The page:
Did some metal working. New outdoor boiler system.

Discussion in 'Off-Topic' started by tcmtech, Feb 2, 2014.

  1. tcmtech

    Thread Starter Well-Known Member

    Nov 4, 2013
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    Since not all of us work with electronics all day every day I thought I would share a bit of what I do on the side.

    Here is the multi fuel boiler system I have been working on for my brother over the last few months and just got the main boiler assy finished.

    The dimensions are 42" wide by 60" long by ~96" high to the top of the stack.

    The burner box is 28" square by 54" deep.

    The overall working water capacity was designed to be around 250 gallons.

    Total empty weight going by my forklifts lifting capacity is about one ton and its made entirely out of 5/32" 3/26" and 1/4" Hardox 450 high strength steel.
    I figure I burned up about 45#'s of high strength E70 .035" welding wire putting it together.

    He plans to put a fully insulated outer shell put on it and set it between the two buildings behind it the third picture with the intention to use it to heat the building on the left plus run lines up to his house and garage, that can be seen in the background of the fourth picture, next year.

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  2. Dr.killjoy

    Well-Known Member

    Apr 28, 2013
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    Really nice boss...
     
  3. #12

    Expert

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    My sister has been trying to get me to install one of those since 2001. Problem is, I couldn't weld two kitchen knives together if somebody handed me the right welding rod. :(
     
  4. tcmtech

    Thread Starter Well-Known Member

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    I do have to admit that making one like this is not an easy project. There is a load of calculating dimensions and marking steel sheets to get the most use out of the least amount of metal.

    Hardox 450 is some pretty tough metal to work with as well. Plasma cutter and grinder are about the only way to cut and shape it.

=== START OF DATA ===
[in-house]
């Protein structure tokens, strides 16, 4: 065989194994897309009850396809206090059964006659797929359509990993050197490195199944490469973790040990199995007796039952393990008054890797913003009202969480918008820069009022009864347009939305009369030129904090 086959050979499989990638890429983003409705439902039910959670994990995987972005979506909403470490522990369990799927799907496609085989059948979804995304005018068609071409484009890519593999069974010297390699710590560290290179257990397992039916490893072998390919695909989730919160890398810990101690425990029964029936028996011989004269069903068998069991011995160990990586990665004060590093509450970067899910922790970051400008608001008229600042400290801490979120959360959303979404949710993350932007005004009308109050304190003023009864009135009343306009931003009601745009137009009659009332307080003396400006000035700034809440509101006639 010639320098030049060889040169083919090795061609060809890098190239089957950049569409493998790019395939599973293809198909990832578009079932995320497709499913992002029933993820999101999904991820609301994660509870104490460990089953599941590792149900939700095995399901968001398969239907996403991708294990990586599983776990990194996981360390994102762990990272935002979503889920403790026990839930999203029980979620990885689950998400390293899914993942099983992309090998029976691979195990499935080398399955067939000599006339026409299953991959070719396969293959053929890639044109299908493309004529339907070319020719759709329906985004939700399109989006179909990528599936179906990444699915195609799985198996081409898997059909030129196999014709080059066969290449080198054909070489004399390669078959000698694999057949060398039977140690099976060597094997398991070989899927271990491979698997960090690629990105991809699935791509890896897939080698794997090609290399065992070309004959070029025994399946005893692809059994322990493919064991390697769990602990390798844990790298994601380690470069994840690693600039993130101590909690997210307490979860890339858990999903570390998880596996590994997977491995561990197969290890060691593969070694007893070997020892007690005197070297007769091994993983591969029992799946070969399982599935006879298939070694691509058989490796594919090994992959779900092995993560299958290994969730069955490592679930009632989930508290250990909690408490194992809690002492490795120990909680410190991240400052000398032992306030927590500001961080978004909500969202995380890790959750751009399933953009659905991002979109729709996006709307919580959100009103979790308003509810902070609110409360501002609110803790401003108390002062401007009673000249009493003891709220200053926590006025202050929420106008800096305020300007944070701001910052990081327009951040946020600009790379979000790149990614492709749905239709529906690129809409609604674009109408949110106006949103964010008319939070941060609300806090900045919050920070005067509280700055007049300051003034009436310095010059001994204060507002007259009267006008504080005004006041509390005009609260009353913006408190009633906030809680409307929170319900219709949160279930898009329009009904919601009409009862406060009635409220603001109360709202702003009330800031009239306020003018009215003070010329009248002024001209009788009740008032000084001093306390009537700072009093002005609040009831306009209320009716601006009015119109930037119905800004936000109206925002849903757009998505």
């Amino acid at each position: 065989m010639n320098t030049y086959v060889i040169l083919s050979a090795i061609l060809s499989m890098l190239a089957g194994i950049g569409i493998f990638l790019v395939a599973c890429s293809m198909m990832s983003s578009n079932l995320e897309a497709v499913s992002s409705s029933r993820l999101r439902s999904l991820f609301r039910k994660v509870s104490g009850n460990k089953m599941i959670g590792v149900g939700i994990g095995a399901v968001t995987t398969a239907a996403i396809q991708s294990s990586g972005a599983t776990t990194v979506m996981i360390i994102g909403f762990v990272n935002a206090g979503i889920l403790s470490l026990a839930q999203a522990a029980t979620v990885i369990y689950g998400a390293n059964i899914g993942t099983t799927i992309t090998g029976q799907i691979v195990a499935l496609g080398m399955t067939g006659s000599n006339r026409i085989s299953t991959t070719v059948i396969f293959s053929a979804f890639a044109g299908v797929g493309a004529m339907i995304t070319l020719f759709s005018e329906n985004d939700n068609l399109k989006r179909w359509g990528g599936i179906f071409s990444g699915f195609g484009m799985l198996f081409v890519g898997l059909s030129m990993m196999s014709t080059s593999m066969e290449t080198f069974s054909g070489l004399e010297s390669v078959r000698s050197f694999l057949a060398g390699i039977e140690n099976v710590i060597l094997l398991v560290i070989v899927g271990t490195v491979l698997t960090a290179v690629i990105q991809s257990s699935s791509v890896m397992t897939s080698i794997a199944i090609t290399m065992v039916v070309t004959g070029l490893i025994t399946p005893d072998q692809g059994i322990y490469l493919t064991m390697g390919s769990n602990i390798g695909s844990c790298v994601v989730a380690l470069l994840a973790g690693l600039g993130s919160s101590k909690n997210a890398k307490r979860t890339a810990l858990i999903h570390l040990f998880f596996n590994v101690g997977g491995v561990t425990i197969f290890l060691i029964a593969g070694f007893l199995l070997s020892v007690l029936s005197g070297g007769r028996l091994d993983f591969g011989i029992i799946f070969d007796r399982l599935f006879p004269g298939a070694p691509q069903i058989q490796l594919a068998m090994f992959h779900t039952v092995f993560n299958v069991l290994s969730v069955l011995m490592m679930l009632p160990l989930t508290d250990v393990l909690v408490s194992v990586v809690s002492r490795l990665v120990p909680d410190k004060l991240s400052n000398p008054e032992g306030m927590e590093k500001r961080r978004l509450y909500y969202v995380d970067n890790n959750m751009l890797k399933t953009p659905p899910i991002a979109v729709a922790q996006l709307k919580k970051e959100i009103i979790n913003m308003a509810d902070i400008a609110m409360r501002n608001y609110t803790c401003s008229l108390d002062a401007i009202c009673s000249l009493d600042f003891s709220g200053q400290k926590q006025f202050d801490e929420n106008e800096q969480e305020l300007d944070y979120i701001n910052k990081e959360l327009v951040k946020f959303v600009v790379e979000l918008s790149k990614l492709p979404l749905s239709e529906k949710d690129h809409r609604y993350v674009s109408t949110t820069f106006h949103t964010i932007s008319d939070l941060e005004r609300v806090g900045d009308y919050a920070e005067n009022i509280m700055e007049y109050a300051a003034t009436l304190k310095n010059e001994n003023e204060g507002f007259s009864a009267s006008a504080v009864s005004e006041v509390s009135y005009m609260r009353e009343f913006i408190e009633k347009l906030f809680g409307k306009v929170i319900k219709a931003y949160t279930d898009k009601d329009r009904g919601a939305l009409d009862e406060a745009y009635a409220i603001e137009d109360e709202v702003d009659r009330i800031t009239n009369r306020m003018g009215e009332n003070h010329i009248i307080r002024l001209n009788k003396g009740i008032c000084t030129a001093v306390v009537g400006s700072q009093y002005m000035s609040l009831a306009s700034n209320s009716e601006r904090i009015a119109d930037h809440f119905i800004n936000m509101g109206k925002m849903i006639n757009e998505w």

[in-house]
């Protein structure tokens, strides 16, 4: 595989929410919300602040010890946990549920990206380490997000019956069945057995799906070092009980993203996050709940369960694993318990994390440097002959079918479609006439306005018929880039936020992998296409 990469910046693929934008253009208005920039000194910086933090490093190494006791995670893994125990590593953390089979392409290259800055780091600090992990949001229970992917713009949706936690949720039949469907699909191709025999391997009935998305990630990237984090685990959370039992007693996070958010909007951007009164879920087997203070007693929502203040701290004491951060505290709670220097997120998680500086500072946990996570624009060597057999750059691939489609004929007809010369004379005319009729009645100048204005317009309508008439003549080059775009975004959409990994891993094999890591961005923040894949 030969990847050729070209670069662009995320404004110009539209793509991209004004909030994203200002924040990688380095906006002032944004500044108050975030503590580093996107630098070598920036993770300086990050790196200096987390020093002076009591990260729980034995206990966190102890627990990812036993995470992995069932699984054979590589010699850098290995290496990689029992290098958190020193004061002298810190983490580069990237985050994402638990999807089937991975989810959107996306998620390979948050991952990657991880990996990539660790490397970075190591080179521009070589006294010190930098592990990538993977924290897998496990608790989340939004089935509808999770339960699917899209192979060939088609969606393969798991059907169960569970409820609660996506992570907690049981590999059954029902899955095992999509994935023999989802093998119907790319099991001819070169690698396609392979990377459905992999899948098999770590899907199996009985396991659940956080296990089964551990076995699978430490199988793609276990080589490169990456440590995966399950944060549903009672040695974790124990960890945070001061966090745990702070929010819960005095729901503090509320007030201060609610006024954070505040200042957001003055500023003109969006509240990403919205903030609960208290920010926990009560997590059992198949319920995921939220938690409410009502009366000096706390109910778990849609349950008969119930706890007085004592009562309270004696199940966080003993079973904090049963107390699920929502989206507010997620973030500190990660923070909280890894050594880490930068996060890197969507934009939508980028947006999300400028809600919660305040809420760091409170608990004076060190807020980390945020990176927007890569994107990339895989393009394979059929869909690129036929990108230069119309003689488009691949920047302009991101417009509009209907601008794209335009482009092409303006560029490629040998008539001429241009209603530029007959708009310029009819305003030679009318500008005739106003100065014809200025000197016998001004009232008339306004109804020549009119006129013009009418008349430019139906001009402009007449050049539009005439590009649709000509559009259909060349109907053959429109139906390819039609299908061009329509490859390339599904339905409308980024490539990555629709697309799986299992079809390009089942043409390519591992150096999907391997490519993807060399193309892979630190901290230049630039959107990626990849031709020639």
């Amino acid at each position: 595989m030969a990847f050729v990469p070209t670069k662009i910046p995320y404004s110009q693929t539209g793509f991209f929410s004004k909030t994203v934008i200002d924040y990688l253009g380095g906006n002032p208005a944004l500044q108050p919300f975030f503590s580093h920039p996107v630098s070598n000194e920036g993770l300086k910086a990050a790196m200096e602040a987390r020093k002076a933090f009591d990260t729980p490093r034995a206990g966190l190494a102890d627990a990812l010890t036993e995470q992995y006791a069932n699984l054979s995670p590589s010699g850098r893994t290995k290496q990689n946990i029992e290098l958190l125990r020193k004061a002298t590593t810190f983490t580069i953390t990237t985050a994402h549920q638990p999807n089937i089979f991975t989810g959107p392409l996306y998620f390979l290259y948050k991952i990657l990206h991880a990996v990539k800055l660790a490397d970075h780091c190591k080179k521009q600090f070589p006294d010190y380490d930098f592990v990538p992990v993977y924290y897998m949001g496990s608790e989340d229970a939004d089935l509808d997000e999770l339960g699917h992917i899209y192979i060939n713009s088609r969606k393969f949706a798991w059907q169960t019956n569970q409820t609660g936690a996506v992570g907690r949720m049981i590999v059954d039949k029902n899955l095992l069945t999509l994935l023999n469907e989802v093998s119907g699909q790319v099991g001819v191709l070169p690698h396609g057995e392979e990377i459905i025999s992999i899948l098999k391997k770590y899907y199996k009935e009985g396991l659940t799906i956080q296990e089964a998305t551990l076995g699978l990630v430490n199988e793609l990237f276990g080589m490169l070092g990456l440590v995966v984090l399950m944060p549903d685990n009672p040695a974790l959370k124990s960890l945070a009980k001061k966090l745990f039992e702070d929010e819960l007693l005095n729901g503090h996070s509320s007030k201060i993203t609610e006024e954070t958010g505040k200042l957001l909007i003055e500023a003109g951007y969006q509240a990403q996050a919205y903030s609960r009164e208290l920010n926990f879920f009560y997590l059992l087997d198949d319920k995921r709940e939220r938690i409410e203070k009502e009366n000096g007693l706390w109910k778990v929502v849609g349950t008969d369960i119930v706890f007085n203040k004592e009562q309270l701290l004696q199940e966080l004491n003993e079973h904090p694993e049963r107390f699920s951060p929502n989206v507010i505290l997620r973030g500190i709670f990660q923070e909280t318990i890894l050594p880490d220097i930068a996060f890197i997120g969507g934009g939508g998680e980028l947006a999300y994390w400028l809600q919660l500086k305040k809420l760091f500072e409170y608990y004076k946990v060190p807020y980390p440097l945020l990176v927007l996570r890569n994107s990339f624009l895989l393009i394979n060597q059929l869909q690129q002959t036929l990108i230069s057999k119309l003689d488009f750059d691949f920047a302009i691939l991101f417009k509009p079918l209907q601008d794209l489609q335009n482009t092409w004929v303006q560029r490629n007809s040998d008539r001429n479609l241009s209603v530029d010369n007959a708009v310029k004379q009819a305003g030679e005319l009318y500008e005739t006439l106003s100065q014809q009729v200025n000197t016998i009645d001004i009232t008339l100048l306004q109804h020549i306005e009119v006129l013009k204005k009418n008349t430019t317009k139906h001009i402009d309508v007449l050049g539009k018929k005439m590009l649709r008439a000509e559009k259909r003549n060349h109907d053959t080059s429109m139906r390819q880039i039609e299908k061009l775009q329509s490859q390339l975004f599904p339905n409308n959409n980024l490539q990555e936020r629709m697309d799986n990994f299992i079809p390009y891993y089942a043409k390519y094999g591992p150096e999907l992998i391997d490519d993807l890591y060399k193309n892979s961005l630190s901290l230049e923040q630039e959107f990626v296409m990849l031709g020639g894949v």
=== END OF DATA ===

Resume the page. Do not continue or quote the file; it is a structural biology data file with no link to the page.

Unless I am using carbide masonry drill bits that I have reground the carbide heads on for metal cutting any titanium cobalt or less grade of drill bit won't scratch it.

    Most common off the shelf grades of mild steel are around 45,000 - 75,000 PSI tensile strength. Hardox 450 is somewhere around 205,000 - 225,000 PSI tensile strength.

    Nice part is that for the most part the thing is physically and thermally indestructible and won't likely rust out during the rest of my lifetime. ;)
     
  5. BMorse

    Senior Member

    Sep 26, 2009
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    The material you used seems pretty thin compared to most boilers I have seen, I had built mine from scratch also, and the thinnest I used was 3/16" for the water jacket. The burn chamber is out of 1/2" and the rest is 3/8" thick. http://forum.allaboutcircuits.com/showthread.php?t=70125
     
  6. tcmtech

    Thread Starter Well-Known Member

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    It's a open system so there is no pressure build up plus there is a considerable amount of internal bracing that balances out the internal hydrostatic forces on the sheets.

    Then from there factor in the considerably higher rigidity and tensile strength of the Hardox 450 steel and structurally its similar to having been made out of material 3 - 4 times thicker.

    This is the fourth boiler I have made of this box design and I can assure you they can really take a long term beating without issue. ;)

    My first one was made of 10 gauge mild steel and had been my primary heating system for around 12 years now and has never had issues due to the steel being too thin.
    Granted age is taking it's toll and the base sheet needs to be replaced due to rust pinholing but the rest of the boiler is holding up just fine.
     
  7. BMorse

    Senior Member

    Sep 26, 2009
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    Too bad you are all the way in ND, I could use a good welder/fabricator at my shop. :)
     
  8. strantor

    AAC Fanatic!

    Oct 3, 2010
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    Nice looking work, sir! That's one project I wouldn't want to take on. My layman's understanding of boilers is that they're scary, and their design and construction should not be done by the uninitiated (not insinuating you're uninitiated). I believe mechanical engineers must go an extra step and obtain extra certs and licenses to design them professionally, and I want to say that there might also be an additional license for welders who work on boilers. It is impressive you have done this yourself.